Scientists in the news this week: May 22, 2020
University of Adelaide scientists featured strongly in the news this week, particularly in the latest edition of GroundCover, the bi-monthly magazine of the Grains Research and Development Corporation.
There was also substantial coverage across news channels about the announcement of a new state-of-the-art centre for genomics in South Australia.
*Indicates subscriber only articles
Agriculture, food and wine
GRDC GroundCover shares a story on new high-tech solutions in agriculture where Dr Rhiannon Schilling, who is based at the South Australian Research and Development Institute (SARDI), leads the agronomy program that Associate Professor Stuart Roy is also involved in.
This program aims to generate a better understanding of the soil factors that impact on grain yield variability and to identify high-tech solutions such as machine learning, to overcome these issues. Read the online version of the article.
Weed and crop ecologist Associate Professor Gurjeet Gill gives expert advice to the Australian Grain magazine on the sowing of crops and answers key questions about delayed sowing and the impact it has on weed control of populations.
Dr Katja Hogendoorn was interviewed on ABC Radio Hobart, discussing facts about bees and answering questions from listeners.
The Biometry Hub recently hosted US Professor of Statistics Omer Ozturk, who provided expertise on cutting the cost of field trials in half using an innovative sampling procedure. Dr Olena Kravchuk has hopes of extending the applicability of these structured sampling procedures to field surveys in agriculture. Biometry Hub biometricians Peter Kasprzak and Sam Rogers will be closely involved in building the local capacity in these methods for Australian growers. This was a key feature in GRDC GroundCover.
GRDC GroundCover reports that pre-breeders working to improve the heat tolerance of chickpea during flowering have delivered the first seed from this research for use by breeders. The seed was harvested in 2019 by researchers in the The ARC Research Hub for Legumes in Sustainable Agriculture. Here's the online version first published in April.
GRDC GroundCover also reported on a collaborative study that aimed to decode the secrets of wheat energy use to make way to increase yield. The Plant Accelerator was the location for two trials of wheat in potted plants, this was primarily used to identify genetic associations which proved important for yield implications.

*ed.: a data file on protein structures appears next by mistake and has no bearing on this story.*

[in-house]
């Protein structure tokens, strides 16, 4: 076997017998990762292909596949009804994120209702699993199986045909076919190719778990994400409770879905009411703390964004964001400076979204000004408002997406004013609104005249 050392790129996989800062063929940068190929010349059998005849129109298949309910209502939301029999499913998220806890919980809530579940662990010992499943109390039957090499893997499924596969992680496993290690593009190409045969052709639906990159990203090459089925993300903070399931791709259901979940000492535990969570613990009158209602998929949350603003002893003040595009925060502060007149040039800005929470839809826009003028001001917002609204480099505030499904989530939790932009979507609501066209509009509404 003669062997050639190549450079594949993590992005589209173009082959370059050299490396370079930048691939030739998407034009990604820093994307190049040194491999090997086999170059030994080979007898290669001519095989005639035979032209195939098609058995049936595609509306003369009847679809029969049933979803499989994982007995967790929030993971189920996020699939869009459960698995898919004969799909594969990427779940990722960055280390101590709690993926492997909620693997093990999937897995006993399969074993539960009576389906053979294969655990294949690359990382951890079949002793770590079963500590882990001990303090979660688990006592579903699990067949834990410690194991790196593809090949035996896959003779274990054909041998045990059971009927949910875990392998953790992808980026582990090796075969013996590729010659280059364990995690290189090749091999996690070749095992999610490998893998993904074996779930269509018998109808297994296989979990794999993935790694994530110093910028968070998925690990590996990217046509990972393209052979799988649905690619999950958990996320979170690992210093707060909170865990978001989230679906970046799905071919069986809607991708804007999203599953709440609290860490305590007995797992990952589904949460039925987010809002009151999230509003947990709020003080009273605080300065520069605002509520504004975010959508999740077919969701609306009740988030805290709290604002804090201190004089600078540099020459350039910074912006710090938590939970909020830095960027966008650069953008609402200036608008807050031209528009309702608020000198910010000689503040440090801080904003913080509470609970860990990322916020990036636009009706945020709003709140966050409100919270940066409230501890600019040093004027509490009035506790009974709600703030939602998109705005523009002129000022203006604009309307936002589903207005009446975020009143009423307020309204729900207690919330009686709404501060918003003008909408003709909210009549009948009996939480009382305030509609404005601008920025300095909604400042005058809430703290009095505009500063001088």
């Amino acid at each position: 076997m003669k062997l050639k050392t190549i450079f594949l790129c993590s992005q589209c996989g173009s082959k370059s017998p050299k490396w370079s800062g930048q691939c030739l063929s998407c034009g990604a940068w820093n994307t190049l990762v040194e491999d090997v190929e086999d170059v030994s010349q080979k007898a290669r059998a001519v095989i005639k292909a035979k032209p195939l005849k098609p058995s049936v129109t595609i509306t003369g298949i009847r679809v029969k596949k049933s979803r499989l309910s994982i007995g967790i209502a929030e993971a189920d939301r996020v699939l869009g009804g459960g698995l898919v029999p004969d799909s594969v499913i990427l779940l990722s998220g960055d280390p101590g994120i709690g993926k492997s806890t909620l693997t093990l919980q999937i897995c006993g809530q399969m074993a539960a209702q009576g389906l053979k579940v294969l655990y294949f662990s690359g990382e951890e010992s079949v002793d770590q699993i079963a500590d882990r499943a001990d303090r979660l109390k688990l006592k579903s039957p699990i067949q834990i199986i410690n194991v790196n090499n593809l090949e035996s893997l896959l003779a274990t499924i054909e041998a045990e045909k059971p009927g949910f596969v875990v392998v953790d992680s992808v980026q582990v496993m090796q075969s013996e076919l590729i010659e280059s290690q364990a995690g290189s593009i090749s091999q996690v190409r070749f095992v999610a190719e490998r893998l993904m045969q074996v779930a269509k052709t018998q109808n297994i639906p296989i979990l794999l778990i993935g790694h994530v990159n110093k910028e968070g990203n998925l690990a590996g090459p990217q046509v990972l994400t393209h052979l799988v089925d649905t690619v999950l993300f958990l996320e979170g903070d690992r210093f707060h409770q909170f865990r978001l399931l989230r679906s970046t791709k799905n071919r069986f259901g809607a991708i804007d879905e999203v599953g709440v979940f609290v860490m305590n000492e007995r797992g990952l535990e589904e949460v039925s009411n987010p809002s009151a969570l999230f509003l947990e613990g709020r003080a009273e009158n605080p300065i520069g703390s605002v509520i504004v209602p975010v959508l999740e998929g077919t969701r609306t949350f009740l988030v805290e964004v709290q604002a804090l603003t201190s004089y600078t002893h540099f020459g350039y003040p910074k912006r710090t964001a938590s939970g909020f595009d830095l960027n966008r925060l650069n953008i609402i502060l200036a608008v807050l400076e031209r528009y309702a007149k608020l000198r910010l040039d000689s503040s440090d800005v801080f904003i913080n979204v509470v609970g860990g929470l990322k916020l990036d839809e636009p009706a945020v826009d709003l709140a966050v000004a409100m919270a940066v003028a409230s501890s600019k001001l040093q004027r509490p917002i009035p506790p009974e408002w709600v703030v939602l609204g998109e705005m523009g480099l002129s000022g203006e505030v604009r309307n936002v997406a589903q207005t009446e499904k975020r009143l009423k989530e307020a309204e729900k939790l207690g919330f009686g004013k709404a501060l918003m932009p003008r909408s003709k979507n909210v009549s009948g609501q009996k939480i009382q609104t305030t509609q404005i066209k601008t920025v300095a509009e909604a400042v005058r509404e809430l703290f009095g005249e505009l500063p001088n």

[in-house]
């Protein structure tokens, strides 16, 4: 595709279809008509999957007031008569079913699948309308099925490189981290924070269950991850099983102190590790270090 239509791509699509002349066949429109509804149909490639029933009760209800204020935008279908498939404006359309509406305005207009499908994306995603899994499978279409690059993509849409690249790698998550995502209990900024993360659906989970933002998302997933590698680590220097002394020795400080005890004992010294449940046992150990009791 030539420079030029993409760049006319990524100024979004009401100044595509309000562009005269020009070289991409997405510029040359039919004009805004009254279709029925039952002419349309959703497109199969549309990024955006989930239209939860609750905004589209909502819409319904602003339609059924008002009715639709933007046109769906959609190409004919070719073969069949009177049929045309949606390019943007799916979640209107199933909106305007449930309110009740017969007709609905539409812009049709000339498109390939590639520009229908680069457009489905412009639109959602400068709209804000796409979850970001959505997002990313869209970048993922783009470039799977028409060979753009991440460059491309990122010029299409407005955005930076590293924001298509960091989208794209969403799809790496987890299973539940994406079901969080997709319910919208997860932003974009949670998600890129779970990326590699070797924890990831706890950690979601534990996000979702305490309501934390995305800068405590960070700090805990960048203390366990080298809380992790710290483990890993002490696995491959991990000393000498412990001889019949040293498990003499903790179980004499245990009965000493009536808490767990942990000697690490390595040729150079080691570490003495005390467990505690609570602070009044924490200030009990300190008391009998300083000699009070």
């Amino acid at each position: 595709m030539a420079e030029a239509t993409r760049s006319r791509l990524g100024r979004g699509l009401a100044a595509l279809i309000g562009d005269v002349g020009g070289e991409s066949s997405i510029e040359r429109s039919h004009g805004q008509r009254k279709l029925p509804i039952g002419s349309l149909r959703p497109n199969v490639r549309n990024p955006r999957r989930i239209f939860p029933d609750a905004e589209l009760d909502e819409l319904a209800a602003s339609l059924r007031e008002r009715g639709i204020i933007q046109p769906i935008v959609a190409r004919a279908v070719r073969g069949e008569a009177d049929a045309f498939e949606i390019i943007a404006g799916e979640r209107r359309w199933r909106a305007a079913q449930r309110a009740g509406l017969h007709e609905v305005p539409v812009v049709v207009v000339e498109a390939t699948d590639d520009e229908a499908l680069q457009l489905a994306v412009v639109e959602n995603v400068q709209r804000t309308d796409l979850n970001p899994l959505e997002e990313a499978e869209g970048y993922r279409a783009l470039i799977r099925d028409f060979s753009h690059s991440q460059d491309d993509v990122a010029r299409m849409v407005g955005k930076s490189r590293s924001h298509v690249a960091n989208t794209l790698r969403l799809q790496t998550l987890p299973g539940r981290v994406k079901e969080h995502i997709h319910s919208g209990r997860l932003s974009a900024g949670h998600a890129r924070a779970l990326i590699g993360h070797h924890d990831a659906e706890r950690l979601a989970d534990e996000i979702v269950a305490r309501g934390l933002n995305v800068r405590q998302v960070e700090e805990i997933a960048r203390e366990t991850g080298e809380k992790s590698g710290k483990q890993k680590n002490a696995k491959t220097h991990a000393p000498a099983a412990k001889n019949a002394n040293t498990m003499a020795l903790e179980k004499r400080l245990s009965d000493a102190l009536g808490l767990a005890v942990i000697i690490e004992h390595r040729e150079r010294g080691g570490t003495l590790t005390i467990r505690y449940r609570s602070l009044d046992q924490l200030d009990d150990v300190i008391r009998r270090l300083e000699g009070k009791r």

Stock Journal shared the findings of Chris Penfold and Jake Howie’s three-year trial. Their research found that incorporating pig waste prior to seeding had no additional benefits over leaving it on top of the soil. A second article focused on the underrated general knowledge and benefits of using manure with grains.
Former plant breeding professor Andy Barr was quoted in a Stock Journal article titled 'Growers to determine if GM suits'. Professor Barr said there was potential to improve crop varieties, but had ‘mixed feelings’ about the progress of GM.
As part of this project she visited primary schools and trained students to catch insects using malaise traps, contributing to the discovery of a new wasp species. The new species is yet to be named.
Associate Professor Michael Beard provides insight to *The Saturday Paper on how researchers approach novel viruses based on previous pandemics and existing virus research and then adapt the research to clinical needs. Researchers of the virus SARS-CoV-2 have a current focus on understanding how the virus causes disease, antivirals and vaccine.
Dr Barbara Langille features on sciences news platform phys.org in an article focused on how life on earth has evolved underground, using her analysis on the DNA of Western Australian subterranean diving beetles living in aquifers to highlight the complicated nature of evolution and potentially point to neutral evolution. The article also features an image by Dr Karl Jones.
New findings shed light on the mystery of what drove ancient megafauna, such as three-tonne marsupials and lizards that humans coexisted with in ancient Australia, to extinction.
This research was conducted by experts across Australian universities, including Associate Professor Lee Arnold and was published in Nature Communications and across news multiple platforms including The Conversation, Nambucca Guardian News, Mirage News, and The Guardian.
Students and alumni
Rural Business Magazine features a profile of agricultural sciences graduate Riley Curdow. Riley has joined the Elders’ Graduate Agronomist Program under the guidance of senior agronomist Jason McClure at the Elders’ Naracoorte branch and “hopes to have a fruitful career in the industry”.
Share your story
If you've featured in the media this week and don't get a mention above, send an email with the details to Rose Fitzmaurice in the Faculty of Sciences Marketing and Student Recruitment team.